79. to 5 = applies very well. ‘Often worried’. and the SPS in the first step. (1) discrepancy scores and peer status. peer rejection. In the final fourth step we entered the three-way interaction of gender. and hit other children’. Teachers rated internalizing problems on five items from the child behavior questionnaire (e.6 Sofia Diamantopoulou. global self-worth in the second step. & Whitmore. In the third step we entered as predictor variables the two-way interaction term of either. and by limiting the number of nominations to three. In the main analyses.g. Peer nominations of physical aggression. In the second step we entered discrepancy scores as predictor variables. 2008 Social Development. We used internalizing problems only as a control variable. a = .87). or (2) gender and discrepancy scores. We chose to collect peer nominations on these two aggressive behaviors as they are the most frequently used in the literature (Ladd. and aggression. respectively) before entering them into the analyses.. we conducted two hierarchical regression analyses. which is the common procedure in sociometrics. ‘Often appears miserable’. We multiplied the centered predictors to obtain interaction terms. predictors were gender. In the first analysis (Model 1) we aimed to examine whether global self-worth would significantly predict aggression after control for gender. a = . only the rejected and average children were included in this analysis (331 children). In the second analysis (Model 2) we aimed to examine whether discrepancy scores would predict aggression for the rejected children only and whether we would obtain gender differences in the relation between overestimations of social acceptance. 1999). Tizard. Rutter. © Blackwell Publishing Ltd. to examine the relation between self-esteem and aggression. For both analyses. we tried to ascertain that the most typically aggressive children would be nominated. Ann-Margret Rydell and Lisbeth Henricsson Internalizing problems. and discrepancy scores as a predictor variable. In case of a significant interaction effect we followed the procedure described by Aiken and West (1991) to interpret results. a = 0. Ratings ranged from 1 = does not apply at all. push.. We centered all the predictor variables (for the whole sample and for the rejected and average peer status groups for the first and second hierarchical regression analysis. We entered in the first step gender and peer status (dummy coded as 0 for rejected and 1 for average peer status group) as predictor variables. or (3) gender and peer status. peers nominated ‘three children in the class who get into fights with others’. internalizing problems. ‘Irritable. dependent variables were peer nominations of physical aggression and teacher ratings of aggressive behavior. We used the mean score of items as a measure of internalizing problems.. In the sociometric nominations (see above). 2008 . Dependent Variables. whether we would obtain gender differences in the relation between global self-worth and aggression. ‘Frequently fights with other children’. and the two-way interaction between gender and global self-worth in the third step. peer status. 1970). Statistical Analyses In the preliminary analyses we conducted two-tailed t-tests to examine gender differences in all study variables for all children and calculated Pearson product moment correlations between all variables.81. Teacher ratings of aggressive behavior. The first analysis was based on the total sample of the 652 children. and also. to 5 = applies very well. and ‘three children in the class who kick. and peer acceptance. Ratings ranged from 1 = does not apply at all.g. Rutter et al. Teachers rated aggressive behavior on four items of the child behavior questionnaire (e. internalizing problems. Therefore. is quick to fly off the handle’. 1970). Hence.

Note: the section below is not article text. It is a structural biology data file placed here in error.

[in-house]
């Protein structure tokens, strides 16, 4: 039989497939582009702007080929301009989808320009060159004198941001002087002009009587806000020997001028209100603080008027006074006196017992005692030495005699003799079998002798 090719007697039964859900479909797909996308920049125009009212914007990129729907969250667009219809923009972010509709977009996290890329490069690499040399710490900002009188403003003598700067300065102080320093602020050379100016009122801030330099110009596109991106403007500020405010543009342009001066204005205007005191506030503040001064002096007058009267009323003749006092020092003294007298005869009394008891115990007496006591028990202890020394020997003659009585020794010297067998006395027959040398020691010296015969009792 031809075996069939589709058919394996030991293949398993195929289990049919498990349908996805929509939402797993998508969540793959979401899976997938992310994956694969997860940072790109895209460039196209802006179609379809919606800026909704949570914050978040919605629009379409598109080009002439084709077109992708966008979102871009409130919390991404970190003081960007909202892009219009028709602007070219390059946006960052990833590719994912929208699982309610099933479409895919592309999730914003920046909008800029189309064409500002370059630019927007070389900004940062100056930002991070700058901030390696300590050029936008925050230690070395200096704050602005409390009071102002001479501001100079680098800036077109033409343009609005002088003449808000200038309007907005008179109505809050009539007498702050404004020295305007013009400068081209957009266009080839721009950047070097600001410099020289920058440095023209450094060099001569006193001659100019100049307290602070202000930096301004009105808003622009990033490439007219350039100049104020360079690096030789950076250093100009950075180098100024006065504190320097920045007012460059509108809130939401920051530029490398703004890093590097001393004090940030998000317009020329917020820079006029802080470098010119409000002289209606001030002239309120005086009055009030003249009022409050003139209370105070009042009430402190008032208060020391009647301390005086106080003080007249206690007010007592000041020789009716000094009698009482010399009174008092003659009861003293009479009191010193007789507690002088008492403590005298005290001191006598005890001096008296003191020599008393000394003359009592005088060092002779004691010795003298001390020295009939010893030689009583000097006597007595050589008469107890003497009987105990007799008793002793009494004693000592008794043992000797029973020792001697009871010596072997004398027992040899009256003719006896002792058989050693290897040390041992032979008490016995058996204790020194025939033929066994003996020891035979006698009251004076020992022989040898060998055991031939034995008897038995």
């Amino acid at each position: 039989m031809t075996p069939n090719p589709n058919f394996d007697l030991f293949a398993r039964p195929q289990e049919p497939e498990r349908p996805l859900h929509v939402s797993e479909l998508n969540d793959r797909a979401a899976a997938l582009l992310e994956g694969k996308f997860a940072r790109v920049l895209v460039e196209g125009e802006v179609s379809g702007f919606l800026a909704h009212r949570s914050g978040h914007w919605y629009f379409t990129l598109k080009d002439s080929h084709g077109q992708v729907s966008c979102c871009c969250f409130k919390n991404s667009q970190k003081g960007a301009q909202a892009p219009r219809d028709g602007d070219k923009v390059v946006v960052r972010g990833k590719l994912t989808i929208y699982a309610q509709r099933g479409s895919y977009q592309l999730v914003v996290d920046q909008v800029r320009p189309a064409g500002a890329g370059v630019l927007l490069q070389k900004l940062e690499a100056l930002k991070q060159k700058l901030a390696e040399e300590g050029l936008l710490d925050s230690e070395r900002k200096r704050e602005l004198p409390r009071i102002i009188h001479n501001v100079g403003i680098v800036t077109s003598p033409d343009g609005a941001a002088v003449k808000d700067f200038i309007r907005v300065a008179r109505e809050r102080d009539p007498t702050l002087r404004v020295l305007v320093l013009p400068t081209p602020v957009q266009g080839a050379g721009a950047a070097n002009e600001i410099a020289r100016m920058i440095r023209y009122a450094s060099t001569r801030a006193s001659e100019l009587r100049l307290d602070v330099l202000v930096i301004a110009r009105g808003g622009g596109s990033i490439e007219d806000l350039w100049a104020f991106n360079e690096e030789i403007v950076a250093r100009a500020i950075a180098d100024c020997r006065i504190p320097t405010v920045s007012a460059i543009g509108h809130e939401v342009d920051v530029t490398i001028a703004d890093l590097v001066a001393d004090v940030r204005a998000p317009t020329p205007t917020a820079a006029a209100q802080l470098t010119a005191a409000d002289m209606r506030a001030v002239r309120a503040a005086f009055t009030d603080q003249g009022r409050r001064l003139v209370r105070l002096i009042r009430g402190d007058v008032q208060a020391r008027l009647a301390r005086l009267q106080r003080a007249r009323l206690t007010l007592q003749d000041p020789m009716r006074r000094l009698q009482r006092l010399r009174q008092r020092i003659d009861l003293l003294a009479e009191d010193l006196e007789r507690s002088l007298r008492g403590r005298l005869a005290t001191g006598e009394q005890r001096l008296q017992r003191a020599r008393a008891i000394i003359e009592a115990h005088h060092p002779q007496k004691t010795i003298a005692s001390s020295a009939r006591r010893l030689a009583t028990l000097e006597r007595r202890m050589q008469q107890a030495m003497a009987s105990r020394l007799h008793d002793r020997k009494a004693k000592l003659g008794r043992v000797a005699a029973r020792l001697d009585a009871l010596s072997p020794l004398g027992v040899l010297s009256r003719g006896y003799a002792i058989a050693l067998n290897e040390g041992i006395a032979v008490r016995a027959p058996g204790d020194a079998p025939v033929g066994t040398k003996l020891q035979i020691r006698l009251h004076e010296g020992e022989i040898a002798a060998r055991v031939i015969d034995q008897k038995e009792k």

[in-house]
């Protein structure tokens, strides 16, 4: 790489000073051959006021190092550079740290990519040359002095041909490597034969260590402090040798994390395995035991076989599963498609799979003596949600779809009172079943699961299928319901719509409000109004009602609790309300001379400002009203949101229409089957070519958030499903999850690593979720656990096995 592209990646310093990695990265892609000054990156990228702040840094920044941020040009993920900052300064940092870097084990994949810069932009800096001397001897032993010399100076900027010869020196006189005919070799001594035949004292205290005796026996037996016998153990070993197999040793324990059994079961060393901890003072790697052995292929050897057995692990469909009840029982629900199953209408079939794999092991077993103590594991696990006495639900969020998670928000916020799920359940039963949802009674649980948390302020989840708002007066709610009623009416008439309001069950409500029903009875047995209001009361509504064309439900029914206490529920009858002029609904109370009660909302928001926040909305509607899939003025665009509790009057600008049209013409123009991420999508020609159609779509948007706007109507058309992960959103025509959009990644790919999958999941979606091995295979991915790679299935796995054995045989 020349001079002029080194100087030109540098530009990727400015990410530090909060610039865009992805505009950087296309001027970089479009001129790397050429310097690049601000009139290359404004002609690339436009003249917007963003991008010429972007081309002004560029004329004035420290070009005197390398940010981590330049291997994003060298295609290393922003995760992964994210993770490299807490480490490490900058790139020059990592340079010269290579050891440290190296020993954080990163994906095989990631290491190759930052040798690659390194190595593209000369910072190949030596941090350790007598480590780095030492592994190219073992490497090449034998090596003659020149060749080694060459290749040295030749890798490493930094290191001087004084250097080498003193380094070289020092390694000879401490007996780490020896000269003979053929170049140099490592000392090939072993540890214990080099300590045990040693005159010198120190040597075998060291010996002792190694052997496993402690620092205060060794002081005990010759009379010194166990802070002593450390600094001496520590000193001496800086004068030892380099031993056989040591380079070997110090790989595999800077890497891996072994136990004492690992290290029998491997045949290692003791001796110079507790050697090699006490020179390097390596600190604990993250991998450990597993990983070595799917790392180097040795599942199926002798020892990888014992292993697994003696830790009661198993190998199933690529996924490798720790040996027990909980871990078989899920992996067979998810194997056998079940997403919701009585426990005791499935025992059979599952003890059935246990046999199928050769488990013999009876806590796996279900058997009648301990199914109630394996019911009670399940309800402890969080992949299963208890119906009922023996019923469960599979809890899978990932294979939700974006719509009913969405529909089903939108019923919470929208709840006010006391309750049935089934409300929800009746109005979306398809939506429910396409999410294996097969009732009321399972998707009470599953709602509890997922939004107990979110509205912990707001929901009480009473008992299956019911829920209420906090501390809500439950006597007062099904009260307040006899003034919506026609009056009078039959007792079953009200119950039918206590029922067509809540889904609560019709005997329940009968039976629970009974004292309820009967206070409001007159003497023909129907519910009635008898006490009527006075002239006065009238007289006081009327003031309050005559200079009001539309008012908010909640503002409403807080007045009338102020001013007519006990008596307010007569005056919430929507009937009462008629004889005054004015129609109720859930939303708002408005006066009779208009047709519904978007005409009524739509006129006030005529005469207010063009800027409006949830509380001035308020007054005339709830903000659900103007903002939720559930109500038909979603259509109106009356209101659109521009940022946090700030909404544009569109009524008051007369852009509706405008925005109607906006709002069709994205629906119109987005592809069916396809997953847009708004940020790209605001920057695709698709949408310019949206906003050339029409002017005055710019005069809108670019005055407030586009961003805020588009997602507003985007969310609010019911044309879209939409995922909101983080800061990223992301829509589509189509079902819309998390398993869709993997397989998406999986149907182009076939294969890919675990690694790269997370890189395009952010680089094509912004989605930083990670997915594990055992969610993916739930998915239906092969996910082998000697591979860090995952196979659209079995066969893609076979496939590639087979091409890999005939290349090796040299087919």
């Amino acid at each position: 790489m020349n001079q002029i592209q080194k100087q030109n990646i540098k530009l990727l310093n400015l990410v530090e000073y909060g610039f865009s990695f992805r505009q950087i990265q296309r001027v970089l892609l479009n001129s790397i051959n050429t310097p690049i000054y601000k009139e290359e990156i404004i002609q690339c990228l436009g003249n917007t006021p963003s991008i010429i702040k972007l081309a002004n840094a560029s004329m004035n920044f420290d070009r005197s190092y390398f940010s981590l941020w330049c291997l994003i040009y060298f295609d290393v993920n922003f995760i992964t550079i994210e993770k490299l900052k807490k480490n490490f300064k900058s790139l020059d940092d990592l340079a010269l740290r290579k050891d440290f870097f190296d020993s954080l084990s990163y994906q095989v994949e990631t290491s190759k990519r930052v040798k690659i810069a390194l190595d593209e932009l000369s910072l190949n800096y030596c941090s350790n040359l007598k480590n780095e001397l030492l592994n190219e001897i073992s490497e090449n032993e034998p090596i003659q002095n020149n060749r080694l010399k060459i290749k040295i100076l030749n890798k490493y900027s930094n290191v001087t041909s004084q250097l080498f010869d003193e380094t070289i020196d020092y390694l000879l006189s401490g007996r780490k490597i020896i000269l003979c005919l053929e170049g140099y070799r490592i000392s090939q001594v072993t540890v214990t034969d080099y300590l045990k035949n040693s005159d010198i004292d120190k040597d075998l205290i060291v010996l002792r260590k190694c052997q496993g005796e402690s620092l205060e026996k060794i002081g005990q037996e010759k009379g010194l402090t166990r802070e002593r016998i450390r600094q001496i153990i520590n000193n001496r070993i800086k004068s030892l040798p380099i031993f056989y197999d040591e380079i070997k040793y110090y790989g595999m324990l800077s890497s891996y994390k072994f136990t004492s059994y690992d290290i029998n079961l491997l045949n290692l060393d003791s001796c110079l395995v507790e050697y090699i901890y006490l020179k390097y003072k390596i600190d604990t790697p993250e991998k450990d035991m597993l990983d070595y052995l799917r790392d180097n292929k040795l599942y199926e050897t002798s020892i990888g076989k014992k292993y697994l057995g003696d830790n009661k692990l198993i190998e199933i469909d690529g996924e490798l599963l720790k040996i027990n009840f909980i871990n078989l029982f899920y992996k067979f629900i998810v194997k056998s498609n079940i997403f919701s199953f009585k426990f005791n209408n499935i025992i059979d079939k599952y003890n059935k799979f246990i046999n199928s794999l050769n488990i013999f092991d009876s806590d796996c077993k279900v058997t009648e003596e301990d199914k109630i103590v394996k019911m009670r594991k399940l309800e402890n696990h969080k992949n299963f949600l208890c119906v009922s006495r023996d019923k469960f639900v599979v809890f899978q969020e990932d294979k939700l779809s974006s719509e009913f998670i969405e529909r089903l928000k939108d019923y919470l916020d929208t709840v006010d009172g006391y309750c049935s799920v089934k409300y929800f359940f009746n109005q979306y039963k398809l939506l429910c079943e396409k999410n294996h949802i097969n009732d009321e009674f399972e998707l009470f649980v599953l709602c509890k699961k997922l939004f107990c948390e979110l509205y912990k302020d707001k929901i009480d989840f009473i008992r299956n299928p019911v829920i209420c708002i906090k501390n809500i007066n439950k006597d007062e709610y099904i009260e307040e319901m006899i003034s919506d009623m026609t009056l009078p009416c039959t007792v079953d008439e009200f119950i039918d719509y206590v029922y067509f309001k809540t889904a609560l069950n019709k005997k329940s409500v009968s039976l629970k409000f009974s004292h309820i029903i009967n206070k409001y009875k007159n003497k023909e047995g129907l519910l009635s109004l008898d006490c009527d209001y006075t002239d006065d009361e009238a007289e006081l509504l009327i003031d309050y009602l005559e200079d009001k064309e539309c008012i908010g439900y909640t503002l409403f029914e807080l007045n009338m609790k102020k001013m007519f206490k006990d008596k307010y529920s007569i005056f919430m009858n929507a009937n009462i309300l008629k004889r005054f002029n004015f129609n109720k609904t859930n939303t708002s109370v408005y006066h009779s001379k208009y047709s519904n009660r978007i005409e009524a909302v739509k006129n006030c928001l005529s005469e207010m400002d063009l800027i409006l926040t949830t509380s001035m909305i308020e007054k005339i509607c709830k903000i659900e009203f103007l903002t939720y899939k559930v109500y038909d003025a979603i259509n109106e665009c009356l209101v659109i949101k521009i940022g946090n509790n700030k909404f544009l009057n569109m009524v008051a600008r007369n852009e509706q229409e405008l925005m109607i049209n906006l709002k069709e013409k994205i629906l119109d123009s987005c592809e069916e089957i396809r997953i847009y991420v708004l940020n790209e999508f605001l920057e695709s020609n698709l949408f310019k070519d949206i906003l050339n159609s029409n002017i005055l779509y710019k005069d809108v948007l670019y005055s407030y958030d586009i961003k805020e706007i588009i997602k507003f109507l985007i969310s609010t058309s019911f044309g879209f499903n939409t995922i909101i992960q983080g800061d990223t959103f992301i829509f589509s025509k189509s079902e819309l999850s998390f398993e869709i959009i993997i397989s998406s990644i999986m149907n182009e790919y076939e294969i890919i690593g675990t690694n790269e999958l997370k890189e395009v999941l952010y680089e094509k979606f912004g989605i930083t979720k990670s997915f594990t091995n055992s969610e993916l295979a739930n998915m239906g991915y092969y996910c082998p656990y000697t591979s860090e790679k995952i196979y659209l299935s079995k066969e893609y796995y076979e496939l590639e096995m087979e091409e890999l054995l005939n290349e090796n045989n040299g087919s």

58 .41) 3.40** 2.37 (. Discrepancy scores were positively related to peer nominations of physical aggression and to teacher ratings of aggression.79 (. the two aggression variables and internalizing problems were significantly positively related.24 (1.37) 3.01) 1.11) . Main Analyses To provide support for the low self-esteem hypothesis we expected low levels of global self-worth to be related to high levels of aggression. Girls reported lower levels of global self-worth than boys did.00 (. According to teacher ratings. ** p < . NS.25 .73) .59) -. In Table 2. correlations between all variables are presented.61 (.40** .87) -.51) .08) 3. but we obtained no gender differences in discrepancy scores.13 † Social satisfaction and social preference score were used to derive the discrepancy scores. 2008 .23) –1.46) .00 (1. Boys and girls did not differ in peer status classification. high levels of overestimations of social acceptance would be related to high levels of aggression. the bivariate correlations revealed.00) 1.01. Further. that global self-worth was weakly and negatively related to peer nominations of aggression and to teacher ratings of aggressive behavior.48 (.07 (1. boys compared to girls behaved more aggressively and displayed higher levels of internalizing problems. Results Preliminary Analyses Descriptive statistics for all study variables and results of gender comparisons are shown in Table 1. 651) = 2.35 (. c2(4. As shown in Table 2.Self-esteem and Aggression in Children 7 Table 1.22 . To provide support for the disputed self-esteem hypothesis we expected that.97 3. for rejected children only. Results of the preliminary analyses indicated that boys compared to girls were perceived by peers as being more physically aggressive. in line with the low self-esteem hypothesis. Descriptive Data for All Study Variables for Girls (N = 322) and Boys (N = 330) and Gender Comparisons M (SD) Girls Self-ratings Social satisfaction† Global self-worth Peer nominations Physical aggression Social preference score† Teacher ratings Aggressive behavior Internalizing problems Discrepancy scores Boys t d 3.56 .34 (.41 (.24 (.77 . © Blackwell Publishing Ltd.00 .84** 1. indicating that aggression ratings from these two sources of information are fairly reliable. The correlation between teacher and peer assessments of aggression was substantial. 2008 Social Development.15 .08 (1.98 7.11.18** 7.87 (1.67) 1.95) 1.